We are doing something wrong. We are failing to teach our girls to embrace being girls and all that it entitles. I recently watched a tampon commercial that practically shamed a teenage girl after she faked getting her period. Granted, it was pretty funny and we can all relate to it, but I wonder: Why do we, as a society, instead of celebrating the wonders of the female reproductive system, ridicule it and teach our girls to hate the monthly arrival of Aunt Flo?
When I first got my period I was secretly excited about it. My best friend had gotten her's two weeks before and I was anxious to get mine. When I got it I remember my mom being very supportive and excited. Then I figured out she had shared the news with my two older sisters and I immediately felt angry and embarrassed. Why is that? Are we genetically embedded to be ashamed of being a woman? Is it the result of women repression throughout history? I am not going to try and find the reasons, every woman may have a very different personal one. What I want to focus on is reversing this feelings and teaching the new generations to be aware and proud of being a woman.
The most important step would be to revise the sex ed we receive as young girls (and boys). I believe that we should spend a little more time helping girls understand what really takes place inside their bodies every month. We tend to explain the events (bleeding, cramps, PMS, etc.) but we fail to mention the purpose and the science behind it. When I finally understood what really took place and all the complexity behind it I was amazed, I was also 24-years-old. Before that, I didn't bother, I figured I had to put up with it all (the horrible cramps, the embarrassing episodes of moodiness, the heavy, heavy, heavy bleeding and the not so occasional spot in my pants) and in return I would someday have a chubby baby in my arms.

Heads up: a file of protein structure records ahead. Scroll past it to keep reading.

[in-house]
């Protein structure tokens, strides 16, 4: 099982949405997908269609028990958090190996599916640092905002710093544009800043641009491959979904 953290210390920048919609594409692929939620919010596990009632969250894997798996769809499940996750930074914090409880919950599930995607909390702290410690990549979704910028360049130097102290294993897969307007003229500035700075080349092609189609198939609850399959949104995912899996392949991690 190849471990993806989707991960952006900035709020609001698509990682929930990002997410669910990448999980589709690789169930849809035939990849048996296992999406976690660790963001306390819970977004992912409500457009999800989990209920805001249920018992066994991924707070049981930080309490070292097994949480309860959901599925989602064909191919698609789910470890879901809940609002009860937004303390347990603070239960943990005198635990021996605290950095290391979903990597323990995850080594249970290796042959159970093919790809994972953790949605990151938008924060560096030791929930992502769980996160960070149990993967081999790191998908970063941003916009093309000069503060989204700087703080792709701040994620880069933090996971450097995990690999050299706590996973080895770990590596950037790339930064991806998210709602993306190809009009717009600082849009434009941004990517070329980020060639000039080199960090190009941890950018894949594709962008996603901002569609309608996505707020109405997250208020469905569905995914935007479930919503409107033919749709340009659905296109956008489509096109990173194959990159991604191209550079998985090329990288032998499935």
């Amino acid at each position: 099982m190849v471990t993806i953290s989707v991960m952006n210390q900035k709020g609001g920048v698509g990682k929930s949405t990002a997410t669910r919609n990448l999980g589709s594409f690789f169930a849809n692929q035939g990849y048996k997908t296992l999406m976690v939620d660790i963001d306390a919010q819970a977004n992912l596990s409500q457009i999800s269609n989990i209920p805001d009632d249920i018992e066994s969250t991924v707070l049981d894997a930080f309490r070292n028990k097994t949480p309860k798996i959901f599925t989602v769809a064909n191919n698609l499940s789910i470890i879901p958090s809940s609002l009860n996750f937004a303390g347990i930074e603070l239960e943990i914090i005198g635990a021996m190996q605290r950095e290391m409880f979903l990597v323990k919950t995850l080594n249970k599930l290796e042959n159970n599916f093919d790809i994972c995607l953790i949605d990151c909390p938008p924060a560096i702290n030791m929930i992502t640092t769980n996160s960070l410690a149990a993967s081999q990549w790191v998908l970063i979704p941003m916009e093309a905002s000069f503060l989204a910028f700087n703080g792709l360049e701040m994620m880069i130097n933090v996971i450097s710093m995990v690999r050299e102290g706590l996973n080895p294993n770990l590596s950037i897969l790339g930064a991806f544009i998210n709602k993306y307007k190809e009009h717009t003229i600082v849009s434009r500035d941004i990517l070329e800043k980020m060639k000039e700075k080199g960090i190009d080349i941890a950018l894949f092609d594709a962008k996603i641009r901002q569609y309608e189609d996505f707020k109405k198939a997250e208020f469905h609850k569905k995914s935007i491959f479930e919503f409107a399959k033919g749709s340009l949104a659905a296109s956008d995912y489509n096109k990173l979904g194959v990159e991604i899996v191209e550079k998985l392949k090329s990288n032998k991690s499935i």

The problem was that none of those symptoms were "normal" and since no one bothered to explain because it's some kind of taboo, it took me a long while to realize this and a significant quantity of tears and frustration. My mom did take me to the gynecologist when I was 16 wondering if it was all normal and worrying that such heavy periods would make me anemic. The doctor just said, "Oh, she's young, it will all change when she is older."
We should help girls understand what is going on in their bodies and listen to the signs and symptoms it sends. If we teach young girls to keep track of their cycles as a matter of health (and not just as birth control or natural family planning) we could avoid unwanted pregnancies and fertility issues later in life. If I had known at a young age the things I know now, I may have realized that long cycles are a sign of Polycystic Ovaries, or that very heavy bleeding and long periods are a sign of Endometriosis earlier and fixing those issues could have been easier to fix earlier on.
No one is going to talk to young girls about it all if not us women, no girl is going to initiate a conversation about it if we keep making it awkward for them, no one is going to help them realize that what happens every month is part of the amazing ability our bodies have of creating tiny human beings and giving birth to them. We have to be open and prepared for that kind of conversation. We have to make sure that when the time comes we will give them a message of empowerment and pride of being women. We must educate ourselves first and the most valuable tool we have for that are our own bodies. We have to learn to be in sync with them, listen to the signs and understand our cycles.
After a long time dealing with fertility issues and a miscarriage, I managed to get pregnant with no assisted reproductive technologies, and understanding my cycles and my body was a big part of that achievement. While I was in labor I realized that I shouldn't have gotten mad at my mom for sharing the news with my older sisters. She was celebrating this wonderful event taking place in my body that would later bring me the joy of having a baby. And as I felt the contractions come and go, something the horrible cramps prepared me for years before, I realized that Ina May Gaskin was absolutely right. "There is no other organ quite like the uterus, if men had one, they would brag about it." So come on ladies, let's teach our daughters, nieces, granddaughters and every young girl out there the awesomeness of being woman! Let's brag about it!